Synonyms: albarín negro, albarín tinto (Vino de la Tierra de Cangas, Asturias), alfrocheiro, alfrocheiro preto (Dao, Portugal), baboso negro, bastardo negro, caiño gordo, tinta bastardinha, tinta francesa de viseu.
Its origin is believed to be in Portugal, in the Dao or Alentejo wine-growing regions (Jancis Robinson, Wine Grapes, 2012). In Spain, this variety is mainly found in the provinces of Salamanca and Zamora, in Arribes appellation, and in Asturias and the Canary Islands (Tenerife).
It is of medium-early budding and early ripening, and therefore grows well in cool climates or in climates with large thermal extremes (difference between daytime and night-time temperatures). As a single varietal it is at its best in Arribes, where we find it in wines with a lot of colour, with a large presence of black fruit or very ripe red fruit, accompanied by a fresh acidity and medium tannin.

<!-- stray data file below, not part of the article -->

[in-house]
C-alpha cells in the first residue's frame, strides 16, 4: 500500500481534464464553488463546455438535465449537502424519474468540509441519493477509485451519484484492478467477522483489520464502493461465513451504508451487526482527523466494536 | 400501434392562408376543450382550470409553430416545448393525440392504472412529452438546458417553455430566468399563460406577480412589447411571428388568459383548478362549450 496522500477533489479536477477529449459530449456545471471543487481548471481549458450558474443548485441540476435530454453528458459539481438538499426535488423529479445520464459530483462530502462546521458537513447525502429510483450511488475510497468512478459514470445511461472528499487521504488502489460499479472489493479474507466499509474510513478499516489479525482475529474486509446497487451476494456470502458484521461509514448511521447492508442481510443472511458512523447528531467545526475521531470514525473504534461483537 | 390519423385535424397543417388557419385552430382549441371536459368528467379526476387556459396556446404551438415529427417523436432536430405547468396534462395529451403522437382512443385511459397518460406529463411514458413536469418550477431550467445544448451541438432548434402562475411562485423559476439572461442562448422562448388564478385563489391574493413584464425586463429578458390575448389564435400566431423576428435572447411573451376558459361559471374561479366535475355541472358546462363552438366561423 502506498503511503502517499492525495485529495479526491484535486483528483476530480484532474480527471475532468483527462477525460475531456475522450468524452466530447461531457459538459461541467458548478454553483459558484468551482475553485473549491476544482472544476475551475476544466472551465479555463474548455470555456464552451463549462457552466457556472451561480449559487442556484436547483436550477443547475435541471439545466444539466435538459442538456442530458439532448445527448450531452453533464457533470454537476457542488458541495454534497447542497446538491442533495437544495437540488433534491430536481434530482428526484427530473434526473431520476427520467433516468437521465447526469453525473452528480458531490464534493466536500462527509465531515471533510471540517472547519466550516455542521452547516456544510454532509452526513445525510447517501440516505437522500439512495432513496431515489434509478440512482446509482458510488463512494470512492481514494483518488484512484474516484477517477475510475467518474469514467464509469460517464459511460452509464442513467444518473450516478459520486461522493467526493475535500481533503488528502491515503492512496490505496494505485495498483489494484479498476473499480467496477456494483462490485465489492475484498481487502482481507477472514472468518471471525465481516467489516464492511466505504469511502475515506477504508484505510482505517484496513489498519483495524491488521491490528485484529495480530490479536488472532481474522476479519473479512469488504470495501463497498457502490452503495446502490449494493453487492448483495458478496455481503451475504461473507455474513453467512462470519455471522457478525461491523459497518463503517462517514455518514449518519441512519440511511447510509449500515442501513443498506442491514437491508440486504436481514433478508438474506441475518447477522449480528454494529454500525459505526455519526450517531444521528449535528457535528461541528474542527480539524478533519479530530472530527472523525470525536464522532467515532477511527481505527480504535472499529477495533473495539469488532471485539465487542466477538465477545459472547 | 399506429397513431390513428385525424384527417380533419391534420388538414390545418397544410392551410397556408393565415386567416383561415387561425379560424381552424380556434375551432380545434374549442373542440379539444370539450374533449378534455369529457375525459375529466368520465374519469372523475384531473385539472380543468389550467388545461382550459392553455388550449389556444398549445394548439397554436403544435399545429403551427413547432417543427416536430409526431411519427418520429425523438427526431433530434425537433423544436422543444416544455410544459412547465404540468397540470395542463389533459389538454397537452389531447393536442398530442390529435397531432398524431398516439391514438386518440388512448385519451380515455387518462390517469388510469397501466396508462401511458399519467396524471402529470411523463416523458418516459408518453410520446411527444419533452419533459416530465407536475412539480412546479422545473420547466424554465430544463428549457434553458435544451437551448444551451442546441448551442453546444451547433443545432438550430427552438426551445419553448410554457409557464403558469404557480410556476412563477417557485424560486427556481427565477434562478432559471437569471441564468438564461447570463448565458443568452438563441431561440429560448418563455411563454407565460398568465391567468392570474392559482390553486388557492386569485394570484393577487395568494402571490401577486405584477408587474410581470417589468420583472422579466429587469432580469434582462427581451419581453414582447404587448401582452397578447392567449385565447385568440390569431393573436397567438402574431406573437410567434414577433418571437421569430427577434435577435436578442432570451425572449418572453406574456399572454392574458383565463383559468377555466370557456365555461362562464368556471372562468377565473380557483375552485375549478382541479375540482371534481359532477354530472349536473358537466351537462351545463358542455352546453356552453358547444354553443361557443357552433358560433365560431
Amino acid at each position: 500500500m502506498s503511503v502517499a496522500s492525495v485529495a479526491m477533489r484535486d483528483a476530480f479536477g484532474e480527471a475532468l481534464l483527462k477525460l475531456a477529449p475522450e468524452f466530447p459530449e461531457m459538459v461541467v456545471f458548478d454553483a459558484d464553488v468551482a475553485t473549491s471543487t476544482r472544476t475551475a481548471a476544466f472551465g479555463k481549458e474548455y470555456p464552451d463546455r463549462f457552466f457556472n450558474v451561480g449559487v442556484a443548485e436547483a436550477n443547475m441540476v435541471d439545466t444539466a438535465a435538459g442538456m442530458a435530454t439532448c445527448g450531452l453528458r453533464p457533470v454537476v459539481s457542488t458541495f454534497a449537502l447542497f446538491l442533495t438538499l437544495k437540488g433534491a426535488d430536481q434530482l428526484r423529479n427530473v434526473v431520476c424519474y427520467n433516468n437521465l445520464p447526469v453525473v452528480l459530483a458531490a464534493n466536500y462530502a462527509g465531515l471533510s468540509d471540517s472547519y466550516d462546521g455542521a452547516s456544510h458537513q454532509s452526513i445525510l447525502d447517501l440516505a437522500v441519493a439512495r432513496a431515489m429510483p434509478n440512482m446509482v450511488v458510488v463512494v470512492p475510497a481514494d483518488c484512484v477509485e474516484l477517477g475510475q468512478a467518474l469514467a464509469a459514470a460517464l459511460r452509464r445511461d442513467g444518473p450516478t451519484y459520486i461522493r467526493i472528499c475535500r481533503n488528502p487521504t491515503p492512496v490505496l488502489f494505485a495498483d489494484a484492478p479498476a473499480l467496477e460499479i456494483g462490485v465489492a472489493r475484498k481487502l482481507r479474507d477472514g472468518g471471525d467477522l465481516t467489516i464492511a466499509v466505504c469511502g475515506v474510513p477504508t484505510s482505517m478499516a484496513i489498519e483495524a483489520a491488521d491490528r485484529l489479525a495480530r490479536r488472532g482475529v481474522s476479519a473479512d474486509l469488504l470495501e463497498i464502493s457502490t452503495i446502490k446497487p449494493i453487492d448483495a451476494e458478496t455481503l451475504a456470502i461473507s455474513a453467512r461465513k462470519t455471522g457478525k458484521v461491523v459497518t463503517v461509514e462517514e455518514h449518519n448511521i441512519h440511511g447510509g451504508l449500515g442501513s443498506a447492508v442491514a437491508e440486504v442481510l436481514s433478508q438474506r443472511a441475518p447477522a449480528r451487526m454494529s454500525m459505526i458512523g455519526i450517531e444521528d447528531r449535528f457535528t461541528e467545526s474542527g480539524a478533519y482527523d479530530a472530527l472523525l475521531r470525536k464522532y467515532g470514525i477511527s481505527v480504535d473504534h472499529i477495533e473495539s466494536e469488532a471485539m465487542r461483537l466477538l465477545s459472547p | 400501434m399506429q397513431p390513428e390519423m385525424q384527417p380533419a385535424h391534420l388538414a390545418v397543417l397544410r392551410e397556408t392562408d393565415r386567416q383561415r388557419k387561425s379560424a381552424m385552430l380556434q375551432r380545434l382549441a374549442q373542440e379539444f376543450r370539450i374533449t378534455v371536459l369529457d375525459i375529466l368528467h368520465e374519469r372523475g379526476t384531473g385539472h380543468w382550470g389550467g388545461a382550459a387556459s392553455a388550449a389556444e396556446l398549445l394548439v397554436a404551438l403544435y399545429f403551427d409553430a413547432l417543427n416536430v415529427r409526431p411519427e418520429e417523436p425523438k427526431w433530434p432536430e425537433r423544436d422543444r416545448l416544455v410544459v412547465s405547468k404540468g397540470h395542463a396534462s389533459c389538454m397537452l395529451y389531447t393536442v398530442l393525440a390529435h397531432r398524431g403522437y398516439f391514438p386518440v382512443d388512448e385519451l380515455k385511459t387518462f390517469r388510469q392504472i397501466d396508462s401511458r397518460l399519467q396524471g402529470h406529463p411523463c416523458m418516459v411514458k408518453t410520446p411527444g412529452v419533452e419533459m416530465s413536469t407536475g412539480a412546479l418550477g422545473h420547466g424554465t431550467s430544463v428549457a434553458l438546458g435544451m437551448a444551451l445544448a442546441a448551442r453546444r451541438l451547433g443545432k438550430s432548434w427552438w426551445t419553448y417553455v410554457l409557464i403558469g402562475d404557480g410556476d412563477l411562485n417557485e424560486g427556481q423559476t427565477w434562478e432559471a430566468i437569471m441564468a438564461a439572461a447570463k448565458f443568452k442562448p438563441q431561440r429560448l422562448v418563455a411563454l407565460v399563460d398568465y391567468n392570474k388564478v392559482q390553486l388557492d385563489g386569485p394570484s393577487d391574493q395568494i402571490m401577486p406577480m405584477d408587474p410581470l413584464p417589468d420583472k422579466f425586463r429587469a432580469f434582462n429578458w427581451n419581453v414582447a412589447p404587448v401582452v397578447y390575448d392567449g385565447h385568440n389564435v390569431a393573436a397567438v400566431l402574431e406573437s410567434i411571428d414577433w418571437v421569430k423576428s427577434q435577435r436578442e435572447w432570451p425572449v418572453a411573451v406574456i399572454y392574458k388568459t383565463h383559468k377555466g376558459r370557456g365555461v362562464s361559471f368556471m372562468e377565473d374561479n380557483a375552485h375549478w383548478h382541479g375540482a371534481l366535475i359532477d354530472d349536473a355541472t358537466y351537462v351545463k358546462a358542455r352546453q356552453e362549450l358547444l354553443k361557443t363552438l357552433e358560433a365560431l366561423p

Generally, it offers full-bodied and structured wines in continental climates, and fresher, subtler and wilder in Atlantic climates, so it is capable of showing a certain stylistic diversity depending on the origin of the grape and the way it is processed. Its fruit is almost always characterised by that point of very ripe black and red fruit (cherry) that we were talking about, regardless of the climate where it has grown.
Wines with the same grape variety
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